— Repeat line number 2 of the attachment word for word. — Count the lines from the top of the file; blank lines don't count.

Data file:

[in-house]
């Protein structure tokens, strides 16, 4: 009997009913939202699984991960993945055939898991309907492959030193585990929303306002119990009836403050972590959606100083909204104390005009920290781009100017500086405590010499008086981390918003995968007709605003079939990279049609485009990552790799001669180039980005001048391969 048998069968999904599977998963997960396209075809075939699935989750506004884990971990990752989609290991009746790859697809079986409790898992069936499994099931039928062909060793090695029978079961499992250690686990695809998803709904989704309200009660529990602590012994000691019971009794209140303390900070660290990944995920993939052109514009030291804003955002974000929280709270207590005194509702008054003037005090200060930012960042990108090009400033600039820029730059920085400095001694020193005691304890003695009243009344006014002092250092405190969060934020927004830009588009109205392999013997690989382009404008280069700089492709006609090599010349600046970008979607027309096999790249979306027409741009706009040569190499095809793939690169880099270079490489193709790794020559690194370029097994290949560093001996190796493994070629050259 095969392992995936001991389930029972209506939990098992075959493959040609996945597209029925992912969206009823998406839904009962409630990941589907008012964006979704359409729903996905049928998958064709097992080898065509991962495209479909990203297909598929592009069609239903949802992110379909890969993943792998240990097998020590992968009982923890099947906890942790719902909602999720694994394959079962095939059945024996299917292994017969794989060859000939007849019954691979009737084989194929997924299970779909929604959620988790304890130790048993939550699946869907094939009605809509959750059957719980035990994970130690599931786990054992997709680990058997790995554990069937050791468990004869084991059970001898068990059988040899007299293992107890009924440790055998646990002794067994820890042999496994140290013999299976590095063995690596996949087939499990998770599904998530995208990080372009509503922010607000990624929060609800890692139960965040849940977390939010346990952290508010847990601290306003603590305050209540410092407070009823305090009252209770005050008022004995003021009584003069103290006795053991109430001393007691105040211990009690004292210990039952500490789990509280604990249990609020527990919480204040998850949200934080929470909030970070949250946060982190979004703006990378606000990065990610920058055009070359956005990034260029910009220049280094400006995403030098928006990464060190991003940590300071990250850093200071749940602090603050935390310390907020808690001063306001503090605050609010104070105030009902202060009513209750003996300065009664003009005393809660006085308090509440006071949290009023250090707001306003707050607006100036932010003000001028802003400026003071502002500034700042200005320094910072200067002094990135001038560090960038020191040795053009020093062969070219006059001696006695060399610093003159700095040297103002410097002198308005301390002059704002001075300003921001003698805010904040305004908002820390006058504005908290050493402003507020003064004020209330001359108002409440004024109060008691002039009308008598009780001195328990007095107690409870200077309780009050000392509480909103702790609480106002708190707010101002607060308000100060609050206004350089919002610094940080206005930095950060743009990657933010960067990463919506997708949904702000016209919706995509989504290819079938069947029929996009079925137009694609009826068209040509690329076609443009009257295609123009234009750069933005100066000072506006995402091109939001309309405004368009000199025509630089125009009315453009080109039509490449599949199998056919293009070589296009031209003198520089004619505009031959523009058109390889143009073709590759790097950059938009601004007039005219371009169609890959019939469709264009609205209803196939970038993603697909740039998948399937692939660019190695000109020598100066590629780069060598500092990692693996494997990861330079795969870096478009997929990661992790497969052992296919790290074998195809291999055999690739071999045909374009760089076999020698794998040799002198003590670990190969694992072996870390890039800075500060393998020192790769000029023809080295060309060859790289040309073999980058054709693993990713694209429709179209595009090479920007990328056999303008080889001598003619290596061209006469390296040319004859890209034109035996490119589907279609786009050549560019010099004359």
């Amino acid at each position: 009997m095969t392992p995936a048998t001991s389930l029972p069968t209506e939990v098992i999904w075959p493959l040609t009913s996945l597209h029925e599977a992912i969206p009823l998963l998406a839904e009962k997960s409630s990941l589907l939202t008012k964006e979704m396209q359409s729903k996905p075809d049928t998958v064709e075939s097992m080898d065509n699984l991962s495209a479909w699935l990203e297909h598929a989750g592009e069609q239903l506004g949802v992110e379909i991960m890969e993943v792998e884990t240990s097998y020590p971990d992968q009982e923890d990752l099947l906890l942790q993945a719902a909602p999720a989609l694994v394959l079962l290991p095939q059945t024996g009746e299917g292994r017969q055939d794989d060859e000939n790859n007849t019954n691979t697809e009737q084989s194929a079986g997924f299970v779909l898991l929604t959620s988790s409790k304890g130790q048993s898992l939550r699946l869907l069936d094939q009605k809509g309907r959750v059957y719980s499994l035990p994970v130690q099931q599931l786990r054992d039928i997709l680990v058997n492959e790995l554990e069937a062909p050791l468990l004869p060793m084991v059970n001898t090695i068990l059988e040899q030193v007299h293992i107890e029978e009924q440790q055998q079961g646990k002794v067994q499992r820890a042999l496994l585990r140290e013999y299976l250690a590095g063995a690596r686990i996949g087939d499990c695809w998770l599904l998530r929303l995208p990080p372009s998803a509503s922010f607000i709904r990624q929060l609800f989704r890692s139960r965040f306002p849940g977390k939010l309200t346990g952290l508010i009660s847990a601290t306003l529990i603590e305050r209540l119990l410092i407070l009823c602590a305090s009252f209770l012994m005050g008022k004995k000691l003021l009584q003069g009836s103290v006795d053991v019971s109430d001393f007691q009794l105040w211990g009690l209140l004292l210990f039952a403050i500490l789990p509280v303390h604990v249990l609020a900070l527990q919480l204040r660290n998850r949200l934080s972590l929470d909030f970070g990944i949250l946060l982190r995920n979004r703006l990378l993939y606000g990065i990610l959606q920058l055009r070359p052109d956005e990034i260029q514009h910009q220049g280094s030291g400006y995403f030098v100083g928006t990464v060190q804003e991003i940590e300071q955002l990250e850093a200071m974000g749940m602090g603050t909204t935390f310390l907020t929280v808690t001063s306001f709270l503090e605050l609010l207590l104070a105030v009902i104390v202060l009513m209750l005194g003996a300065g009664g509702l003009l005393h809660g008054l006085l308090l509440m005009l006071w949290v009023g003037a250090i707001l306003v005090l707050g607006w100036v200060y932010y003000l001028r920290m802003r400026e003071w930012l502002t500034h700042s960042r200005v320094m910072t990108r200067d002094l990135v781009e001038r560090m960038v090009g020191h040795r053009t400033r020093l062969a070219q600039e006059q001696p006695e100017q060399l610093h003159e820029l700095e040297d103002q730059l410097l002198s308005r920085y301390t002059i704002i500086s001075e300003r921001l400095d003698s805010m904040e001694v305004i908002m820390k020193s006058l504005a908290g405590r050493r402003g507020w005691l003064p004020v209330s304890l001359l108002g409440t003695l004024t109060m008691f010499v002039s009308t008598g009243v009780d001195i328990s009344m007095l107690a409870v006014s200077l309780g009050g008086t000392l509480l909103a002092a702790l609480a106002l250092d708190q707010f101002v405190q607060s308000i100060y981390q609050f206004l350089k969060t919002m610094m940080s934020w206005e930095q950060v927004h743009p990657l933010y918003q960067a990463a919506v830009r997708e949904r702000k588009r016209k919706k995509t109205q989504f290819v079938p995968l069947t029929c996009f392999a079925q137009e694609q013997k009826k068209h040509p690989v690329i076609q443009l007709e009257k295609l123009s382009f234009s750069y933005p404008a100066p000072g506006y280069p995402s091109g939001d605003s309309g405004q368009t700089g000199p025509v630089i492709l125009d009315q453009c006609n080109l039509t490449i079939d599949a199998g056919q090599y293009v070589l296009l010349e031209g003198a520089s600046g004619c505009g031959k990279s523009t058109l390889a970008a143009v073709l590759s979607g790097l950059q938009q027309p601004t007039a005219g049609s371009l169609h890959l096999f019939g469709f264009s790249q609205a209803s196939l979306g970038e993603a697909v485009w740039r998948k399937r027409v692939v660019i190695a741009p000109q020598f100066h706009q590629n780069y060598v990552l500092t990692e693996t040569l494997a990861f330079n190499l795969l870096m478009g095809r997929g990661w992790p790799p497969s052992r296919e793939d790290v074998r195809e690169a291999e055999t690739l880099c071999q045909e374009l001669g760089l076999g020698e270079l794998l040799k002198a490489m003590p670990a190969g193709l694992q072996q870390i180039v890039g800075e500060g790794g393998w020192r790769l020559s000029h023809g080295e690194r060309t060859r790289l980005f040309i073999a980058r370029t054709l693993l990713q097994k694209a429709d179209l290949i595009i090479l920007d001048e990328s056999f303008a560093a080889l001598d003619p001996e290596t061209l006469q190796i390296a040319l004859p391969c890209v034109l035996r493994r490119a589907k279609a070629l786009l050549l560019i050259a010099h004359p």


């Protein structure tokens, strides 16, 4: 009997009913939202699984991960993945055939898991309907492959030193585990929303306002119990009836403050972590959606100083909204104390005009920290781009100017500086405590010499008086981390918003995968007709605003079939990279049609485009990552790799001669180039980005001048391969 048998069968999904599977998963997960396209075809075939699935989750506004884990971990990752989609290991009746790859697809079986409790898992069936499994099931039928062909060793090695029978079961499992250690686990695809998803709904989704309200009660529990602590012994000691019971009794209140303390900070660290990944995920993939052109514009030291804003955002974000929280709270207590005194509702008054003037005090200060930012960042990108090009400033600039820029730059920085400095001694020193005691304890003695009243009344006014002092250092405190969060934020927004830009588009109205392999013997690989382009404008280069700089492709006609090599010349600046970008979607027309096999790249979306027409741009706009040569190499095809793939690169880099270079490489193709790794020559690194370029097994290949560093001996190796493994070629050259 095969392992995936001991389930029972209506939990098992075959493959040609996945597209029925992912969206009823998406839904009962409630990941589907008012964006979704359409729903996905049928998958064709097992080898065509991962495209479909990203297909598929592009069609239903949802992110379909890969993943792998240990097998020590992968009982923890099947906890942790719902909602999720694994394959079962095939059945024996299917292994017969794989060859000939007849019954691979009737084989194929997924299970779909929604959620988790304890130790048993939550699946869907094939009605809509959750059957719980035990994970130690599931786990054992997709680990058997790995554990069937050791468990004869084991059970001898068990059988040899007299293992107890009924440790055998646990002794067994820890042999496994140290013999299976590095063995690596996949087939499990998770599904998530995208990080372009509503922010607000990624929060609800890692139960965040849940977390939010346990952290508010847990601290306003603590305050209540410092407070009823305090009252209770005050008022004995003021009584003069103290006795053991109430001393007691105040211990009690004292210990039952500490789990509280604990249990609020527990919480204040998850949200934080929470909030970070949250946060982190979004703006990378606000990065990610920058055009070359956005990034260029910009220049280094400006995403030098928006990464060190991003940590300071990250850093200071749940602090603050935390310390907020808690001063306001503090605050609010104070105030009902202060009513209750003996300065009664003009005393809660006085308090509440006071949290009023250090707001306003707050607006100036932010003000001028802003400026003071502002500034700042200005320094910072200067002094990135001038560090960038020191040795053009020093062969070219006059001696006695060399610093003159700095040297103002410097002198308005301390002059704002001075300003921001003698805010904040305004908002820390006058504005908290050493402003507020003064004020209330001359108002409440004024109060008691002039009308008598009780001195328990007095107690409870200077309780009050000392509480909103702790609480106002708190707010101002607060308000100060609050206004350089919002610094940080206005930095950060743009990657933010960067990463919506997708949904702000016209919706995509989504290819079938069947029929996009079925137009694609009826068209040509690329076609443009009257295609123009234009750069933005100066000072506006995402091109939001309309405004368009000199025509630089125009009315453009080109039509490449599949199998056919293009070589296009031209003198520089004619505009031959523009058109390889143009073709590759790097950059938009601004007039005219371009169609890959019939469709264009609205209803196939970038993603697909740039998948399937692939660019190695000109020598100066590629780069060598500092990692693996494997990861330079795969870096478009997929990661992790497969052992296919790290074998195809291999055999690739071999045909374009760089076999020698794998040799002198003590670990190969694992072996870390890039800075500060393998020192790769000029023809080295060309060859790289040309073999980058054709693993990713694209429709179209595009090479920007990328056999303008080889001598003619290596061209006469390296040319004859890209034109035996490119589907279609786009050549560019010099004359």